Interactive Education Project a Tool for Students, Teachers, and Parents Alike

News

By Shawn Schaller
Fall 2011

Introducing young children to topics as complex as glaciology and radars can be a tall task. In order to facilitate a strong connection between grade school students and this uncommon and complex subject matter, the CReSIS Education Team took their lessons to a platform that children are already familiar with.

In April 2011, Graduate Research Assistant Brandon Gillette and K-12 Education Outreach Coordinator Cheri Hamilton made plans to initiate brand new, interactive, and widely accessible online content that would directly reflect the lessons and activities they bring to the classroom. Two months later, Education Technology GRA Kuang-Chen Hsu came aboard and the project was officially underway.

“There are very few simple programs that teach glaciology,” Hamilton said of the inspiration behind the new project. “This is a very easy way to learn about glaciers.”

However, it was only after project development began that Gillette and Hamilton realized the full potential of the new interactive, online content. As products unfolded, expectations evolved.

“We’re really trying to reach a broader audience,” Gillette said of the projects overall goals. Both he and Hamilton believe the new e-content will act as a quality resource for teachers and a new way for parents to see what the CReSIS K-12 program brings to the classroom.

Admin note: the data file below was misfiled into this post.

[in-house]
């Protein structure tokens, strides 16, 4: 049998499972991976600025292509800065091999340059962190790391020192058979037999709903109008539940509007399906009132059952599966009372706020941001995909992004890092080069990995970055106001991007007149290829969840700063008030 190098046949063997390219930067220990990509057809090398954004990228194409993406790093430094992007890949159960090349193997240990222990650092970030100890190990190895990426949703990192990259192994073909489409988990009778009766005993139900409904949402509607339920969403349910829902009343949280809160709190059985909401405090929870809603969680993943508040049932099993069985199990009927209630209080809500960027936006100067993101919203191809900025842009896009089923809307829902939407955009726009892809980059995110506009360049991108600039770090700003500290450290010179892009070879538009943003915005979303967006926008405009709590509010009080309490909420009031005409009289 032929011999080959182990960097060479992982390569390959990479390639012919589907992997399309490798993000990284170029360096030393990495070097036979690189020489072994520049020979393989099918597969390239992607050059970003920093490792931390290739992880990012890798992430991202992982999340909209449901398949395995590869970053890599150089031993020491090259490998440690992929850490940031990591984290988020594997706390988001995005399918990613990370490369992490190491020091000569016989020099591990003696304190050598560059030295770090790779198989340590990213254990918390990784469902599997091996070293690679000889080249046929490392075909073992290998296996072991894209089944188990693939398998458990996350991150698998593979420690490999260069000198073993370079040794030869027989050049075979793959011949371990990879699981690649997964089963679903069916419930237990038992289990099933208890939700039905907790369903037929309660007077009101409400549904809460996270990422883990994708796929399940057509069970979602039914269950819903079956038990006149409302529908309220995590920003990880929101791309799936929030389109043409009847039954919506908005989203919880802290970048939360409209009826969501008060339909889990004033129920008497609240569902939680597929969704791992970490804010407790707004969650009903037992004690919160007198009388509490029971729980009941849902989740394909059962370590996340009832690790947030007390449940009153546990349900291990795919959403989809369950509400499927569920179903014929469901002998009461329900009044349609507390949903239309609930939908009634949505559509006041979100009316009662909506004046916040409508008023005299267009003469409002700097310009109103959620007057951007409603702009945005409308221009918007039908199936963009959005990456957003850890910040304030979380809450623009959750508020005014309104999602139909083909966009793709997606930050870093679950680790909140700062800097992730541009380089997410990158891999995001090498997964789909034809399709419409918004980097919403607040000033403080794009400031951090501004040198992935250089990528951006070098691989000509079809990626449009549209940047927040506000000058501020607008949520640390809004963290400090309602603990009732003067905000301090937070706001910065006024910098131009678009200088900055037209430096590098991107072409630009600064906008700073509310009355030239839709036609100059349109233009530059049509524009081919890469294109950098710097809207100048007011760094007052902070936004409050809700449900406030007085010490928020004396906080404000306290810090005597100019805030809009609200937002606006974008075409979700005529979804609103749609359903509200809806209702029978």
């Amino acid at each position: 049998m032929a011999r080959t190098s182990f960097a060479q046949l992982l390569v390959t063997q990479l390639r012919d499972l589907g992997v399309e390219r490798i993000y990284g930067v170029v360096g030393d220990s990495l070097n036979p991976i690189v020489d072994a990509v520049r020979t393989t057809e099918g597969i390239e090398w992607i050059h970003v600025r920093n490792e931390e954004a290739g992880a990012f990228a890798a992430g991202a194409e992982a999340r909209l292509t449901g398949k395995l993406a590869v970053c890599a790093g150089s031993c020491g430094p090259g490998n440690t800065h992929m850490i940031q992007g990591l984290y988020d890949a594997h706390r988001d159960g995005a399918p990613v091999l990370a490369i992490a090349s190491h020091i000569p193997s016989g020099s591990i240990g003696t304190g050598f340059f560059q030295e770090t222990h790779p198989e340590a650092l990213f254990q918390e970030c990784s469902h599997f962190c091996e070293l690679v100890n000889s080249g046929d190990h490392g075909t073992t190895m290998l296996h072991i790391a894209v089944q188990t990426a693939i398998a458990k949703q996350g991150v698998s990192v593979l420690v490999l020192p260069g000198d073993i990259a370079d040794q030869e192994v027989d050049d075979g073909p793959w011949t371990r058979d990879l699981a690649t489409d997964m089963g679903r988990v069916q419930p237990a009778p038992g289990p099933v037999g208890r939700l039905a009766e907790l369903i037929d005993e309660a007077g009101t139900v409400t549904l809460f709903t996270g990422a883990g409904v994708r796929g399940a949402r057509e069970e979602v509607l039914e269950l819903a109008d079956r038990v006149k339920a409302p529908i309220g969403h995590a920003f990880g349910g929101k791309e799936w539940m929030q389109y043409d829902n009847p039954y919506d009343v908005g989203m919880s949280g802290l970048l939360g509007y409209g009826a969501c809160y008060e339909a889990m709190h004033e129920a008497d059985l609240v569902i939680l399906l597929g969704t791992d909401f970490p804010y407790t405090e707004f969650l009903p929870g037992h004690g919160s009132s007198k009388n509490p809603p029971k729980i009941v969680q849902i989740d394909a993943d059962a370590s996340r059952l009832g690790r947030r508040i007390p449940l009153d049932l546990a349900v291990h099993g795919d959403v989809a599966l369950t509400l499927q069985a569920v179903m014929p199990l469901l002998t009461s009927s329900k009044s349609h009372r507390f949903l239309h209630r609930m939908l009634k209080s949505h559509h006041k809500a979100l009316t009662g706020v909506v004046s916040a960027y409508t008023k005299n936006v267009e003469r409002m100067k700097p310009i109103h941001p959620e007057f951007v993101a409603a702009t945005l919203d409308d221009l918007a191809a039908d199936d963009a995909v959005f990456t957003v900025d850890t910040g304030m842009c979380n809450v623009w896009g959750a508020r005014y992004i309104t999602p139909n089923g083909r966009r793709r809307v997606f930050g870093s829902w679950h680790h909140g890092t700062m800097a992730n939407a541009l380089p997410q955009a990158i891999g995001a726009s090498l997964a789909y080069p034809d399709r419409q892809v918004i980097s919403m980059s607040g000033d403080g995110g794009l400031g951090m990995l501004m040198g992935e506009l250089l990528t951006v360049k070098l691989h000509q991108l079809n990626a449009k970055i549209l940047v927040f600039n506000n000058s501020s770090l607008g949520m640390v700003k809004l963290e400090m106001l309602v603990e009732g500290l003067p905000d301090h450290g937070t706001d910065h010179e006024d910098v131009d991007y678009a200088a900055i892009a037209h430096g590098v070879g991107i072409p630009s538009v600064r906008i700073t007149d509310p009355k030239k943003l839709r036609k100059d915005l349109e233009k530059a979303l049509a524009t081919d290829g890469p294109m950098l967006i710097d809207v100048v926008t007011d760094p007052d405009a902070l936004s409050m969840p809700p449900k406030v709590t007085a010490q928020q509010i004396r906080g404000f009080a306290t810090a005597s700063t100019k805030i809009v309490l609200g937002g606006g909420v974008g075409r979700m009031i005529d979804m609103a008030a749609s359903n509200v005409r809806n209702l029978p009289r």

Naturally, the primary goal is still to produce a more interesting and efficient way to reach children with CReSIS-related lessons. While classroom visits will always be exciting for children and the CReSIS education team alike, the activities presented are limited to demonstrating a single lesson in a linear format. The new online content provides users with realistic visualizations, and its interactive nature allows the users’ choices and clicks to result in different outcomes on the screen. The end product is a multi-dimensional, well-rounded glaciology lesson supplement and teaching tool.

“With this animation, what they can do is take the [classroom] lesson into a real world context,” Gillette said. “An activity doesn’t do anything unless you put it in context.”

The man developing this virtual world, Hsu, is equally optimistic about his work’s potential.

Hsu

Hsu turns in-classroom lessons into interactive, online activities.

“Nowadays, children are more familiar with computers,” Hsu said, “so if we can incorporate these activities into their daily lives, it will help them learn more and learn more easily.”

Relating CReSIS subject matter to anyone, especially to children, will always be a tall task. Ideally, playing to the strengths of our virtual world will make the education team’s latest project a success both inside and outside of the classroom.